Orquid "Phoenix"

Orquid "Phoenix"

by ceinmart

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17

The funny thing about memory cards is that cost to size isn't always linear. For example, you might buy a 4GB card for $50, but the 8GB might only be $75 or it might be $150. That's just an example, the threshold for where the big price shift happens changes as technology and capacity improve. So, in terms of price, it will depend on the capacities you want. ...


4

My preference is always to carry at least 2 memory cards, just in case something goes wrong. At the moment, that means I'm carrying around one very large card and one smallish card. While I like having the capacity of the large card and not having to worry about running out of space, I'd feel naked without some sort of backup.


4

There is likely a hidden folder on the card somewhere that is using up your space. Using a utility like DaisyDisk on the Mac will help identify the missing space, and let you clean it up. I have found that some cards have ".Trashes" folder that gets created and keeps copies of a bunch of junk you've deleted in the past. removing this folder will let you ...


4

Canon's User Guide (and Wikipedia and dpreview) list the camera as compatible with SDHC cards, which has a maximum size of 32GB. It'd be unusual for something to list as SDHC compatible and not be, and a quick google for memory card problems didn't turn up much of anything. I'd feel pretty confident using any SDHC card.


3

Buy whatever suits you best. If you have breaks in your shooting style that allow for swapping cards, two cards may be the way to go. If you are shooting high paced events that don't allow a lot of time to swap card, or if you are good at losing small items, one card may be a better choice for you. I know as many photographers who have lost pictures by ...


3

This really comes down to personal preference, however there are a few best practices that should be advised: Carry a spare card, or even a few spares. Stick with more reputable brand cards. Use a backup solution on a daily/per-shoot basis if you wont be transferring to your computer until much later. Personally I prefer the largest card that I can ...


2

The Canon 500D takes SDHC cards up to 32gb. Any Class 6 or above will make sure that there is never a slow down from the cameras buffer filling up, and the 30MB/s card you mention is a Class 10 card so plenty fast. I just bought two of those myself to replace my 16gb PNY as I get a bit of slow down shooting raw occasionally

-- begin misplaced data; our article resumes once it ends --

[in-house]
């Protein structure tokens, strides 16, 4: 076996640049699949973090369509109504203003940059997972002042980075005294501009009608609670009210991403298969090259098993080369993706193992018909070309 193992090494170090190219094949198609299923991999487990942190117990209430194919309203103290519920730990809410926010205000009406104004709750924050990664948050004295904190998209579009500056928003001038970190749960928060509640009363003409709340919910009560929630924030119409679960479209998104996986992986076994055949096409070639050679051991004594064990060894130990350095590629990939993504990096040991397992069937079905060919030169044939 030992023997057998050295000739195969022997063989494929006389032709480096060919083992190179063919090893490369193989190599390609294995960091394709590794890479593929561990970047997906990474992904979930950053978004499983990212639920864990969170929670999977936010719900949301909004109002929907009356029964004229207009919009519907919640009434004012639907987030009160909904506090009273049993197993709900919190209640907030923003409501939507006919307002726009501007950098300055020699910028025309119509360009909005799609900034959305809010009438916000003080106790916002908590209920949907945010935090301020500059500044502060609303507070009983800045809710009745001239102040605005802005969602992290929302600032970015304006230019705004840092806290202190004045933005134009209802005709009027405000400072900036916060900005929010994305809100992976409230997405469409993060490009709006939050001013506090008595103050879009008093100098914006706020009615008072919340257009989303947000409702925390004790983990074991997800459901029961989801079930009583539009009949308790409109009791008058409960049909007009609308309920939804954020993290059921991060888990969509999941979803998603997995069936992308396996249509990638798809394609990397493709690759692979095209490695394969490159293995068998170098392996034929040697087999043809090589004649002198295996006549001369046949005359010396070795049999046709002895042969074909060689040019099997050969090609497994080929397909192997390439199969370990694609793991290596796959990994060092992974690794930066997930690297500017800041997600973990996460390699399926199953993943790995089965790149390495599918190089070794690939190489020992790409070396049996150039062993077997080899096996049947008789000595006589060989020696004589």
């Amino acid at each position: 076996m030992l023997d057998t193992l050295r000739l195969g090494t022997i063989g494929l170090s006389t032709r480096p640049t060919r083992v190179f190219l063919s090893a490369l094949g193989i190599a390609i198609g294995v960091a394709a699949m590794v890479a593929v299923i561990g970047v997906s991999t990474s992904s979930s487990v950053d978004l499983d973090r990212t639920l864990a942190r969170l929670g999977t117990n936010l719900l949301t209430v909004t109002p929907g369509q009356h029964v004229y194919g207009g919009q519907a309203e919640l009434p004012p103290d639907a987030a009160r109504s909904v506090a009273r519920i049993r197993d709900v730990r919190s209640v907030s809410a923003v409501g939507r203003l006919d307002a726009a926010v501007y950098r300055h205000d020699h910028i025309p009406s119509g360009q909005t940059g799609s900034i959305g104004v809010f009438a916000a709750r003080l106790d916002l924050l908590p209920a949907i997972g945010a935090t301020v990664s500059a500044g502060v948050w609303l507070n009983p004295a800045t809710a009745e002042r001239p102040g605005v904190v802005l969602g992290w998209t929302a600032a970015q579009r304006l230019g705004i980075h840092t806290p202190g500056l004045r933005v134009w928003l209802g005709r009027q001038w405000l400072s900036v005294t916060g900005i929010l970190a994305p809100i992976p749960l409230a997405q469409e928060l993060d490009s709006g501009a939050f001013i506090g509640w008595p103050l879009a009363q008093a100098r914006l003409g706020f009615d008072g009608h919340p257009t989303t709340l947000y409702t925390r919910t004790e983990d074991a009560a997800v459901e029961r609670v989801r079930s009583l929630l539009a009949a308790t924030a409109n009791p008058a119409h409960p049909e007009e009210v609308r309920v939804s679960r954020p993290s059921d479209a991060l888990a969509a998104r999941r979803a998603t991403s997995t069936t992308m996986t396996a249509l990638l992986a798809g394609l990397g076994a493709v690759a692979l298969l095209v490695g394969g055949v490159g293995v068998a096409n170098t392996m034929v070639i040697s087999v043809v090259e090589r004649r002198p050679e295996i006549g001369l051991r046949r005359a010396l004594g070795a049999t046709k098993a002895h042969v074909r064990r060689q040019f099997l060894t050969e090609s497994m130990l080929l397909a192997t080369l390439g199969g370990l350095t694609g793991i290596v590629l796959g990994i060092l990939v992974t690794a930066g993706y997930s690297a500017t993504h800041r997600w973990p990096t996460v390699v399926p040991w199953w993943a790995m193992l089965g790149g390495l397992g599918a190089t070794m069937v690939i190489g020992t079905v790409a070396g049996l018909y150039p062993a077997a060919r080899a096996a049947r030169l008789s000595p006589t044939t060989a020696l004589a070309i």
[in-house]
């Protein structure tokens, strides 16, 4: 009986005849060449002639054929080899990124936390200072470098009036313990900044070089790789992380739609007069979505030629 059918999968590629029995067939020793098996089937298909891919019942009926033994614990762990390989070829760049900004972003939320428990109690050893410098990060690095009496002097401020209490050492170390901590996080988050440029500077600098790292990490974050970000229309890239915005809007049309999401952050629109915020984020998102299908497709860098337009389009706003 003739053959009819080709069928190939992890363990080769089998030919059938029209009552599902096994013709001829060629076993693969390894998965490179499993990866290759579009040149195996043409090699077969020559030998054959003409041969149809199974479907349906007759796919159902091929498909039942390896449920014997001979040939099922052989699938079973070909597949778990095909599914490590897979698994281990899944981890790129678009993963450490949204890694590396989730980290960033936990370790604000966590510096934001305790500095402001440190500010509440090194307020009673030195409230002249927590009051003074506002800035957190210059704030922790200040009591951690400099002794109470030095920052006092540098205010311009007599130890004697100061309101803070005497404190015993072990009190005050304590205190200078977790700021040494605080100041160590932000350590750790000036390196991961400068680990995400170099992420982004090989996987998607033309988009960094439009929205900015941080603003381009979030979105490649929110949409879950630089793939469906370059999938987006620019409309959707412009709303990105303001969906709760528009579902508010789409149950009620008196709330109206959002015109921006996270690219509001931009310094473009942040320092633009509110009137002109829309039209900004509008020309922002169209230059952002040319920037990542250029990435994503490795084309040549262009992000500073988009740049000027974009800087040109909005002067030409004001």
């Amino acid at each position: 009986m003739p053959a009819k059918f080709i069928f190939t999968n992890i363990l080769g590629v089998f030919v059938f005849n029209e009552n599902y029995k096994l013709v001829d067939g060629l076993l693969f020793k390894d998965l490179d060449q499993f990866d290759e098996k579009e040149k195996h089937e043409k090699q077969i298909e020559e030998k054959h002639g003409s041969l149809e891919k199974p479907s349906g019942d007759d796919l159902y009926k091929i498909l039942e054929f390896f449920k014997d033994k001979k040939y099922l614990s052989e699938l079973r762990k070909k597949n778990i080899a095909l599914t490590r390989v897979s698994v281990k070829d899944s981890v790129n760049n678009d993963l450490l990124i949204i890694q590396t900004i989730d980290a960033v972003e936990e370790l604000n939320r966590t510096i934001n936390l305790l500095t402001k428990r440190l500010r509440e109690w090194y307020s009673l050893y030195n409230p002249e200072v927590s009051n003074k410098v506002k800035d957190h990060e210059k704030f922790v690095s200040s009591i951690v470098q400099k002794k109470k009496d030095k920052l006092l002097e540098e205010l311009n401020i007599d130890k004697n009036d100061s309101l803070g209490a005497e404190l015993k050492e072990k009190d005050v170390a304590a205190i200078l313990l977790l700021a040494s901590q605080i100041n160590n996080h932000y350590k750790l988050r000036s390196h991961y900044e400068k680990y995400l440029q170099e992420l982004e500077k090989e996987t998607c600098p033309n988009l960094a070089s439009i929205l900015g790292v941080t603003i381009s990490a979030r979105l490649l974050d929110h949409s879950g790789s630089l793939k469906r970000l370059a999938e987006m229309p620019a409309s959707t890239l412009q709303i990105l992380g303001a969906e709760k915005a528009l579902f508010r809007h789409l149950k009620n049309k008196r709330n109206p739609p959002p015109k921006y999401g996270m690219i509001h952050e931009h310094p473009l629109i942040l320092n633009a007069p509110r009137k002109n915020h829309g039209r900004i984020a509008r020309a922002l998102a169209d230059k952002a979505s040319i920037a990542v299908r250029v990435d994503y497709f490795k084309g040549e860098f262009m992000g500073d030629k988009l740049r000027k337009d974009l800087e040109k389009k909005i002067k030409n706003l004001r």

2

So, you already know it has to be fast enough. When looking at speeds, make sure the write speed is fast enough. Some manufacturers quote a very high number of read speed, which does not help much with the camera. Reliability should be your next concern. The best brands such as Sandisk, Lexar and Kingston back their cards with a lifetime warranty, showing ...


2

Well, I use a 15Mb/s Sandisk Ultra 16Gb (which is only a class 4 I believe) and I have no issues. Burst mode and bracketing can have some issues while waiting for sync from internal memory, but I have yet to find a shot missing when doing an import. If you are wanting consecutive high burst frames, then yes, you might want a faster card but then again, I ...


2

I prefer to carry at least one spare card outside the camera. That way I am not surprised to find I was not looking at the working card's utilization. So, think of the second card as a reserve. I use a high-speed professional kind card as the working one and am not particular about the reserve card. I have felt (and heard/read about) various memory ...


2

Personally, I prefer to take a few medium sized memory cards ... If you find a memory card has gone bad for some reason (rare, I know, but it happens) you can switch to another one. You can segregate major subjects easily ... so if you're traveling and are focusing on a certian theme, you can use one card for the theme and another card for snapshots. If ...


1

Macs place a hidden file and folder on mounted volumes. The file is always small but if you delete files from the card using Finder then they will end up in .Trashes until the the trash is emptied. Some other possible reasons might be you have done some kind of move or copy/delete, or copied something to the card, or maybe you never formatted the card when ...


1

I prefer having several medium sized cards, which I rotate between at regular intervals. This has the effect of breaking up my shots into smaller groups and decreasing the risk of losing a large number of shots. I don't worry too much about it though, as I have never actually had any corrupted cards, but I know that is a risk so I try to minimize it. I ...



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